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Hospitals Sue HHS Secretary Over Alleged Unlawful Decision to Not Reimburse Bad Medicare Debt

The sign outside the Washington, D.C. building of the Department of Health and Human Services.

Washington D.C., USA - February 29, 2020: Sign of U.S. Department of Health & Human Services (HHS) at its headquarters building in Washington, D.C. USA.

On Monday in the District of Columbia District Court, 46 Medicare-participating hospitals filed a complaint against Department of Health and Human Services (HHS) Secretary Alex M. Azar, arguing that he should reverse a final decision that bad debts incurred by the hospitals between fiscal years 2006 and 2009, totaling approximately $1,359,216, cannot be reimbursed because the amount was pending at an outside collection agency.

According to the complaint, when Medicare beneficiaries fail to pay their deductible or coinsurance, “(t)o assure that such covered service costs are not borne by others, the costs attributable to the deductible and coinsurance amounts that remain unpaid are reimbursed by Medicare as ‘bad debts.’” To qualify for reimbursement, a provider has to show that the bad debt is from “covered services and derived from deductible and coinsurance amounts” and that it was “actually uncollectible when claimed as worthless.” A provider also must show that it made “reasonable collection efforts” and had “sound business judgment” proving collection was unlikely, the complaint said.

The complaint noted that every Medicare-participating hospital is assigned to a Medicare appeals contractor (MAC), who act as agents of the HHS secretary to provide reimbursement to providers of Medicare services. “When submitting their cost reports for FYs 2006 through 2009, the Hospitals sought reimbursement of their Medicare bad debts sent to outside collection agencies. However, the Hospitals’ MAC denied all reimbursement of these bad debts,” the complaint said.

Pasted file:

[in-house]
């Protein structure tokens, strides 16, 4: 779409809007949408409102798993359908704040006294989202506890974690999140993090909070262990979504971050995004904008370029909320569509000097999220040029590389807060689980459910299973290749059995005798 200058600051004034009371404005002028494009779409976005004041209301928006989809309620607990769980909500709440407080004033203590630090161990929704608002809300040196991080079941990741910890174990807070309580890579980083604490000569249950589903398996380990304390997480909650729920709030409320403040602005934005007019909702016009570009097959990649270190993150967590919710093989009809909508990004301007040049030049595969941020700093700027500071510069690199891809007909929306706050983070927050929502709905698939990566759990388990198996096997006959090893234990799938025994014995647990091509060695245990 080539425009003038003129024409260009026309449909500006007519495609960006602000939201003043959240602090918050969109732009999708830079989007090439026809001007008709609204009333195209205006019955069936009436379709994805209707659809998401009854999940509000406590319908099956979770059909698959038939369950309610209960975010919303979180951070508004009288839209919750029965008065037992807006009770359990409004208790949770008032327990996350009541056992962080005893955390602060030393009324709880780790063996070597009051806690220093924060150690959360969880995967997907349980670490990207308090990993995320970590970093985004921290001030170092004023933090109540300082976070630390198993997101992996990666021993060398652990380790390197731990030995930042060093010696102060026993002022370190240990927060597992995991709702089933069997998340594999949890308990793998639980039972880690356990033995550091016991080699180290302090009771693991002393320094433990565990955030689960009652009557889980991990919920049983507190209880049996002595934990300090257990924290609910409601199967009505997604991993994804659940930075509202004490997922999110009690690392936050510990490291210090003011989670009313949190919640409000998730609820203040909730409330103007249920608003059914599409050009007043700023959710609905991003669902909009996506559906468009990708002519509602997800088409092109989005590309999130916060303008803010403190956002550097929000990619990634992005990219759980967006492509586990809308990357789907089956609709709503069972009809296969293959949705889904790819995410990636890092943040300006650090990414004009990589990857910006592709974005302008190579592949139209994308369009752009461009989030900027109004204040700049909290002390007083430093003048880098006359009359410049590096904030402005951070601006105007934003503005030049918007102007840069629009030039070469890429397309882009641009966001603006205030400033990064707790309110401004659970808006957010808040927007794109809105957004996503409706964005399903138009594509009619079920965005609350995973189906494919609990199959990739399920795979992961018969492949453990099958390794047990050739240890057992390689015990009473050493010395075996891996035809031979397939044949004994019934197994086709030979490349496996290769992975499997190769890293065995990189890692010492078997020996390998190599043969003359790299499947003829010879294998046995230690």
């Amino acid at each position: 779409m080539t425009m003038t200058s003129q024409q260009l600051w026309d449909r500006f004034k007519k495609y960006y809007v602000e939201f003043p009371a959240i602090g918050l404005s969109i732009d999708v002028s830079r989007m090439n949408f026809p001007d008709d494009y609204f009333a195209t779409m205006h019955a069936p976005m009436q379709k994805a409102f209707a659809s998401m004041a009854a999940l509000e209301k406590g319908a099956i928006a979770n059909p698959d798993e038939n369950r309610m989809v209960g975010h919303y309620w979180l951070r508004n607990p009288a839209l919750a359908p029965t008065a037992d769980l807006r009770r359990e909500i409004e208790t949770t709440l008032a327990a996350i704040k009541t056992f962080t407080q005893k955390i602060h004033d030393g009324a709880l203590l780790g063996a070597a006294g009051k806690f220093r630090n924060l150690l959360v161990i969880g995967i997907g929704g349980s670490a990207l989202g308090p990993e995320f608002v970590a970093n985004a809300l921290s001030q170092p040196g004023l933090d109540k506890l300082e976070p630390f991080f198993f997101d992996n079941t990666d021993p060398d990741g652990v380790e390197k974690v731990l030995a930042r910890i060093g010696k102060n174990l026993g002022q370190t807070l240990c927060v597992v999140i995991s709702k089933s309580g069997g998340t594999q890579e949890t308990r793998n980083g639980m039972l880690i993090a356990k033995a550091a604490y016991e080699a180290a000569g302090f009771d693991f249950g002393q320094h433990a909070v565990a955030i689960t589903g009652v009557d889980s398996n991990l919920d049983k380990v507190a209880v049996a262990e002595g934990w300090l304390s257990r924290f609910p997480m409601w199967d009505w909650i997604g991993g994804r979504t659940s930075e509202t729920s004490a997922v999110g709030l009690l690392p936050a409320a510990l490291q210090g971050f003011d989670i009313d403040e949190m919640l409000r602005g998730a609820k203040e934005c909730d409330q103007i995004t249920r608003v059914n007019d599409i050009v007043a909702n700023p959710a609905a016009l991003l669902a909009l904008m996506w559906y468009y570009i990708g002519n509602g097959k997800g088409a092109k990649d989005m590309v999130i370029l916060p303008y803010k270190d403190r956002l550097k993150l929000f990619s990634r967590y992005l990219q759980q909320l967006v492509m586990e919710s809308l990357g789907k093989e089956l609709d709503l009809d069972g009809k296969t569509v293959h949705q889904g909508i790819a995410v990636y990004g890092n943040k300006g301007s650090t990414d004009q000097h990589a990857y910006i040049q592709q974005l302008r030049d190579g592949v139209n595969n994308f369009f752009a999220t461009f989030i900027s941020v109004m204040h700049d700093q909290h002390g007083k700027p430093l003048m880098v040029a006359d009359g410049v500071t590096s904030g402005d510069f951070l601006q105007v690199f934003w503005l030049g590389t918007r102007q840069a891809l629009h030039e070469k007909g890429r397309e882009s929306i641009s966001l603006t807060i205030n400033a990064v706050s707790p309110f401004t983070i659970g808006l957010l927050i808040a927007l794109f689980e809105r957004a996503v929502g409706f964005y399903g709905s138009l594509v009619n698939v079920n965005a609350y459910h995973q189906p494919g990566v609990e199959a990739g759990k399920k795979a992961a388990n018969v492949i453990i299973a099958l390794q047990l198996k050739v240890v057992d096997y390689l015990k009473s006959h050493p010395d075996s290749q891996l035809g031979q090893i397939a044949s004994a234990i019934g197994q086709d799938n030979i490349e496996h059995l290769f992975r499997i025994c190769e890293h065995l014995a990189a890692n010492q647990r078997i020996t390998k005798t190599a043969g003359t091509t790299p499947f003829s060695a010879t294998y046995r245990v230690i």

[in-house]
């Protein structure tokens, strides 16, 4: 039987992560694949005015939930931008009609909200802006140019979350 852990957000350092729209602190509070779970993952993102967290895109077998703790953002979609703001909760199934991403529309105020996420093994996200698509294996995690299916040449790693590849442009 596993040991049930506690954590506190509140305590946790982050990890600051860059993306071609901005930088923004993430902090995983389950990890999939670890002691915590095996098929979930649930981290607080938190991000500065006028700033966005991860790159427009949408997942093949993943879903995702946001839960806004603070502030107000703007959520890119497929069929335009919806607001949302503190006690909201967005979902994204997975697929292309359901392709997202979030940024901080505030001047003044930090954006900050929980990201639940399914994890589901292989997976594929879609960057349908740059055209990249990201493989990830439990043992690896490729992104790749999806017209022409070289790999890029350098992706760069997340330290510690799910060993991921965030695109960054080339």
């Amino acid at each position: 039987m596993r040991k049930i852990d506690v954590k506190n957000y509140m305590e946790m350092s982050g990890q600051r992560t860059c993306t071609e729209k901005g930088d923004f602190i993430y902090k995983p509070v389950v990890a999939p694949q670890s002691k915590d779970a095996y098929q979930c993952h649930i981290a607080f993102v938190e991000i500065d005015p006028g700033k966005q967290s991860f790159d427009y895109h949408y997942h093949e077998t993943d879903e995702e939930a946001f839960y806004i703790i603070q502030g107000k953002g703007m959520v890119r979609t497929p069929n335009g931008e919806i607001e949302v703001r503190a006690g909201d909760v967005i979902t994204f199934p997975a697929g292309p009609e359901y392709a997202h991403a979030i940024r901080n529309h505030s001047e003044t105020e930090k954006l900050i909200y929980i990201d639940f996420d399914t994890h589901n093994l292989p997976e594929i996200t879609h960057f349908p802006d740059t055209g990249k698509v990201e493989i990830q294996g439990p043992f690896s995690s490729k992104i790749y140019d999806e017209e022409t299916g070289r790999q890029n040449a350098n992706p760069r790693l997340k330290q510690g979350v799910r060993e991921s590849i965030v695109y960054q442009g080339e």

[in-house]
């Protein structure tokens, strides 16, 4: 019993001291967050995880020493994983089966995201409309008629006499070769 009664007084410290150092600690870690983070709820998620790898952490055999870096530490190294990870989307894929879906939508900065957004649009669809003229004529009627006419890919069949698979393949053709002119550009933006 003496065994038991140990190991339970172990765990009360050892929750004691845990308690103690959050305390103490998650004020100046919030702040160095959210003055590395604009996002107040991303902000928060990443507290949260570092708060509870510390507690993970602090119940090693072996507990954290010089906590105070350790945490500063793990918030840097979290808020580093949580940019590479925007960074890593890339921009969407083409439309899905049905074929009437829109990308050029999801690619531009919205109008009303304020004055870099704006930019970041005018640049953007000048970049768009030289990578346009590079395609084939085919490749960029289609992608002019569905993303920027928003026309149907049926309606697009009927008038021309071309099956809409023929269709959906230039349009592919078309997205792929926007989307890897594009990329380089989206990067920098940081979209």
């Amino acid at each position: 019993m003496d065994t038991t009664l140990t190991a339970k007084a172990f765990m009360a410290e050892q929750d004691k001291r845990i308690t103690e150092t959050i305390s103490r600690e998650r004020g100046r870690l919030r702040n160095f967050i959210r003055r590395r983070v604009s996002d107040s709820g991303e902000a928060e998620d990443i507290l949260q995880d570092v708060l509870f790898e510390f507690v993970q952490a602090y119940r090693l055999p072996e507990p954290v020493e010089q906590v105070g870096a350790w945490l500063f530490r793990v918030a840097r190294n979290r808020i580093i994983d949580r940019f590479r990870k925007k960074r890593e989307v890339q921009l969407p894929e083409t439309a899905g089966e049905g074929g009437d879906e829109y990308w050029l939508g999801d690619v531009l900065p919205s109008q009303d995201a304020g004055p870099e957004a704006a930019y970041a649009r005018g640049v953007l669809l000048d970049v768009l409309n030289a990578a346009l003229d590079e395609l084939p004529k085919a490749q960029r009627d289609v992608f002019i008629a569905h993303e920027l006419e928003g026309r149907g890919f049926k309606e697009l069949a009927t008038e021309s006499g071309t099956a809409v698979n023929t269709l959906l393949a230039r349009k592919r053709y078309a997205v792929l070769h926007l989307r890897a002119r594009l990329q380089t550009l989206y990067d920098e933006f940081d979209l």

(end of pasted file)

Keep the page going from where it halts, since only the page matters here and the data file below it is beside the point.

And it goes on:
The plaintiffs argued that this denial of reimbursement is in violation of the Bad Debt Moratorium, which took effect on Aug. 1, 1987, and was enacted by Congress to bar the HHS Secretary from making changes in policies related to bad debt. They claimed this denial was based on “presumption of collectability,” which prohibits providers from being reimbursed for bad debt incurred by Medicare beneficiaries as long as the debts were at an outside collection agency, and that it is unlawful because, according to findings in District Hospital Partners v. Sebelius, the policy did not exist before Aug. 1, 1987.

However, after an initial appeal by the hospitals, the Provider Reimbursement Review Board (PRRB) “declined to follow either District Hospital Partners or Foothill Hospital, stating that the Board disagreed with this Court’s findings in both cases,” and found that the decision was not unlawful.

The plaintiffs maintained that “(t)he PRRB’s Final Decision upholding the disallowance of the Hospitals’ Medicare bad debts at issue on the ground that they were still pending at an outside collection agency at the time they were written off is contrary to law because (a) the Hospitals’ bad debts are explicitly allowable … and (b) the Secretary’s determination that the bad debts cannot be claimed as uncollectible on the ground that they were still pending at an outside collection agency at the time they were written off is contrary to law because it violates the Bad Debt Moratorium, as there was no such agency ‘policy’ in effect prior to August 1, 1987.”

The plaintiffs requested an order reversing the final decision upholding the disallowance of the bad debts; an order remanding the action to the defendant, instructing him to reimburse the hospitals in full, plus interest, and a writ of mandamus to do so; and legal fees and costs; among other reasonable relief.

The plaintiffs are represented by Hooper, Lundy & Bookman PC.

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